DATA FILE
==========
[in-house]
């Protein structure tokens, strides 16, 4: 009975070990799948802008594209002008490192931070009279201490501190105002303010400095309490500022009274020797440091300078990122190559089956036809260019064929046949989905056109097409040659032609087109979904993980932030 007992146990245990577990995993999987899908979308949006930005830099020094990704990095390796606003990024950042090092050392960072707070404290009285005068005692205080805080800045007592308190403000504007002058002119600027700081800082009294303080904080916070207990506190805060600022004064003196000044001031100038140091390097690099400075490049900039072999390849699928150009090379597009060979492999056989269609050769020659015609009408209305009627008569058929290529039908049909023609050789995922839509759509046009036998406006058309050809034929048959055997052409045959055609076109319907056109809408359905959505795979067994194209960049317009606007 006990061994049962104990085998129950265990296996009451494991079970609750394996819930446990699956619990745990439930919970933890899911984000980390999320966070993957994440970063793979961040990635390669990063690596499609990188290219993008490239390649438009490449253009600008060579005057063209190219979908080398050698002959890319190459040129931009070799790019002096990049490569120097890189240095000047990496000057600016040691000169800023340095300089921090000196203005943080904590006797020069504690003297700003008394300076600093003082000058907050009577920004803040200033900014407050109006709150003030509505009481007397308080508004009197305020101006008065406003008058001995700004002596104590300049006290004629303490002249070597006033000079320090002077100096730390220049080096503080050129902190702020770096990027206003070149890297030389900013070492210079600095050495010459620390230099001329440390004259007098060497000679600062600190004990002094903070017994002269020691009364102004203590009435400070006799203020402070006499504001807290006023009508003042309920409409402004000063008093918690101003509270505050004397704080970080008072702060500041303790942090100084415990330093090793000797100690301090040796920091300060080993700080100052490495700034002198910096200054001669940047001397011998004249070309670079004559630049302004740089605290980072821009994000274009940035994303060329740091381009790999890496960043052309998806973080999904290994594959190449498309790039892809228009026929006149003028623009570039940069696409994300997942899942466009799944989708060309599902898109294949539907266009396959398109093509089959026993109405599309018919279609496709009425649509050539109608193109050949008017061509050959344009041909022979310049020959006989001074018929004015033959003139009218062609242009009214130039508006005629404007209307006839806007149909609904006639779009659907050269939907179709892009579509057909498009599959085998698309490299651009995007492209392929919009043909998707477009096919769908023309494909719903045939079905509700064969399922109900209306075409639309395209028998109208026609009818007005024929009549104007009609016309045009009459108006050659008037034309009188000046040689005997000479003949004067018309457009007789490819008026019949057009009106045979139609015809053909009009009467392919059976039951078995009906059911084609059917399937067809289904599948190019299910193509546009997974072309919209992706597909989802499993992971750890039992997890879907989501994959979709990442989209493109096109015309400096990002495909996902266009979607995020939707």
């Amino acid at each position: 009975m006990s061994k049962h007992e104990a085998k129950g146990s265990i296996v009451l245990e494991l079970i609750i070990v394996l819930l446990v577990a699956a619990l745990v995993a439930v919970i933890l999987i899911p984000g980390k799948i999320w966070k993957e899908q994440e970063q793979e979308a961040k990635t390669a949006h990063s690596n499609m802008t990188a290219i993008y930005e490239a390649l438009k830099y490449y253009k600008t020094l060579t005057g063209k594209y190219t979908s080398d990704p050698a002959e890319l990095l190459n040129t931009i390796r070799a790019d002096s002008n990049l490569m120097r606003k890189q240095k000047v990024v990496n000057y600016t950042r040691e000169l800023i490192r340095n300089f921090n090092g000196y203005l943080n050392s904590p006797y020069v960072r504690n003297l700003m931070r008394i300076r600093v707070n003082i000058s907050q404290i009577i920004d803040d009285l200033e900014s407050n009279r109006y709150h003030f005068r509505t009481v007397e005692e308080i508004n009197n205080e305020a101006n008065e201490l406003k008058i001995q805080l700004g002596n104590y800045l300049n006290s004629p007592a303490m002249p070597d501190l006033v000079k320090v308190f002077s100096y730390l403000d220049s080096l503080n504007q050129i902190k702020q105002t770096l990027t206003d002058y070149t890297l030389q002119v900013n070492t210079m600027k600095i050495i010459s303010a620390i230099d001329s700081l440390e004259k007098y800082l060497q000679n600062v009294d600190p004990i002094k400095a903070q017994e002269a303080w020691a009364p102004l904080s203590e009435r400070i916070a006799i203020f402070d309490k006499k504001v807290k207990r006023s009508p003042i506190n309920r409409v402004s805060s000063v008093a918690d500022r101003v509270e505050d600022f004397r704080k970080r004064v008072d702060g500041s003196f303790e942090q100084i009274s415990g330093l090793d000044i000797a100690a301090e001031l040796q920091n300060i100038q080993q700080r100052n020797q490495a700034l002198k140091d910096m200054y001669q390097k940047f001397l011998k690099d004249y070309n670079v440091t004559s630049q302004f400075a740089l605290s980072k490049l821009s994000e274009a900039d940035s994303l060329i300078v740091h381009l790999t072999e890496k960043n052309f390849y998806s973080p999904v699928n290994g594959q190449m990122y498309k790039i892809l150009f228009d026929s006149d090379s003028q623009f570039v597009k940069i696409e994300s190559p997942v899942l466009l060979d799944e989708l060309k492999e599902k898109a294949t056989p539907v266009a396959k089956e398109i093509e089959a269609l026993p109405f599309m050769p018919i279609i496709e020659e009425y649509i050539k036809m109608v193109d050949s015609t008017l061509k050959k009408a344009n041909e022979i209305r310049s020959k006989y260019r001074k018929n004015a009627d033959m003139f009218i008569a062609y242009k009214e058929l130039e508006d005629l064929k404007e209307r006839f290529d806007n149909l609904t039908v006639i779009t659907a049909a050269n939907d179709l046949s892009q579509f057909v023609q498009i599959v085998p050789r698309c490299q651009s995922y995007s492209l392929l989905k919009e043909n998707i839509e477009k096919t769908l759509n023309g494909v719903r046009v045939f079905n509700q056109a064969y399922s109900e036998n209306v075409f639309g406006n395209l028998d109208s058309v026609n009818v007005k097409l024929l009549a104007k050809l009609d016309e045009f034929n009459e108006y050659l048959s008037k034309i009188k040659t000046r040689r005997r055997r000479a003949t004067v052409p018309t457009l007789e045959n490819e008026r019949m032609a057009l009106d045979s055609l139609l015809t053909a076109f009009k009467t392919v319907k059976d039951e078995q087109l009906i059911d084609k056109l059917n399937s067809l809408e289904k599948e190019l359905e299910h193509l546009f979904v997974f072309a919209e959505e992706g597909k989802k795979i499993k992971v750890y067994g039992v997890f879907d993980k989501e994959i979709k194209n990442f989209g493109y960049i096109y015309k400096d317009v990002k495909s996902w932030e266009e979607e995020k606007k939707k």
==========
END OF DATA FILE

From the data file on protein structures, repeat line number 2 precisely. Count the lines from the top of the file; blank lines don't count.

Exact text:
């Protein structure tokens, strides 16, 4: 009975070990799948802008594209002008490192931070009279201490501190105002303010400095309490500022009274020797440091300078990122190559089956036809260019064929046949989905056109097409040659032609087109979904993980932030 007992146990245990577990995993999987899908979308949006930005830099020094990704990095390796606003990024950042090092050392960072707070404290009285005068005692205080805080800045007592308190403000504007002058002119600027700081800082009294303080904080916070207990506190805060600022004064003196000044001031100038140091390097690099400075490049900039072999390849699928150009090379597009060979492999056989269609050769020659015609009408209305009627008569058929290529039908049909023609050789995922839509759509046009036998406006058309050809034929048959055997052409045959055609076109319907056109809408359905959505795979067994194209960049317009606007 006990061994049962104990085998129950265990296996009451494991079970609750394996819930446990699956619990745990439930919970933890899911984000980390999320966070993957994440970063793979961040990635390669990063690596499609990188290219993008490239390649438009490449253009600008060579005057063209190219979908080398050698002959890319190459040129931009070799790019002096990049490569120097890189240095000047990496000057600016040691000169800023340095300089921090000196203005943080904590006797020069504690003297700003008394300076600093003082000058907050009577920004803040200033900014407050109006709150003030509505009481007397308080508004009197305020101006008065406003008058001995700004002596104590300049006290004629303490002249070597006033000079320090002077100096730390220049080096503080050129902190702020770096990027206003070149890297030389900013070492210079600095050495010459620390230099001329440390004259007098060497000679600062600190004990002094903070017994002269020691009364102004203590009435400070006799203020402070006499504001807290006023009508003042309920409409402004000063008093918690101003509270505050004397704080970080008072702060500041303790942090100084415990330093090793000797100690301090040796920091300060080993700080100052490495700034002198910096200054001669940047001397011998004249070309670079004559630049302004740089605290980072821009994000274009940035994303060329740091381009790999890496960043052309998806973080999904290994594959190449498309790039892809228009026929006149003028623009570039940069696409994300997942899942466009799944989708060309599902898109294949539907266009396959398109093509089959026993109405599309018919279609496709009425649509050539109608193109050949008017061509050959344009041909022979310049020959006989001074018929004015033959003139009218062609242009009214130039508006005629404007209307006839806007149909609904006639779009659907050269939907179709892009579509057909498009599959085998698309490299651009995007492209392929919009043909998707477009096919769908023309494909719903045939079905509700064969399922109900209306075409639309395209028998109208026609009818007005024929009549104007009609016309045009009459108006050659008037034309009188000046040689005997000479003949004067018309457009007789490819008026019949057009009106045979139609015809053909009009009467392919059976039951078995009906059911084609059917399937067809289904599948190019299910193509546009997974072309919209992706597909989802499993992971750890039992997890879907989501994959979709990442989209493109096109015309400096990002495909996902266009979607995020939707």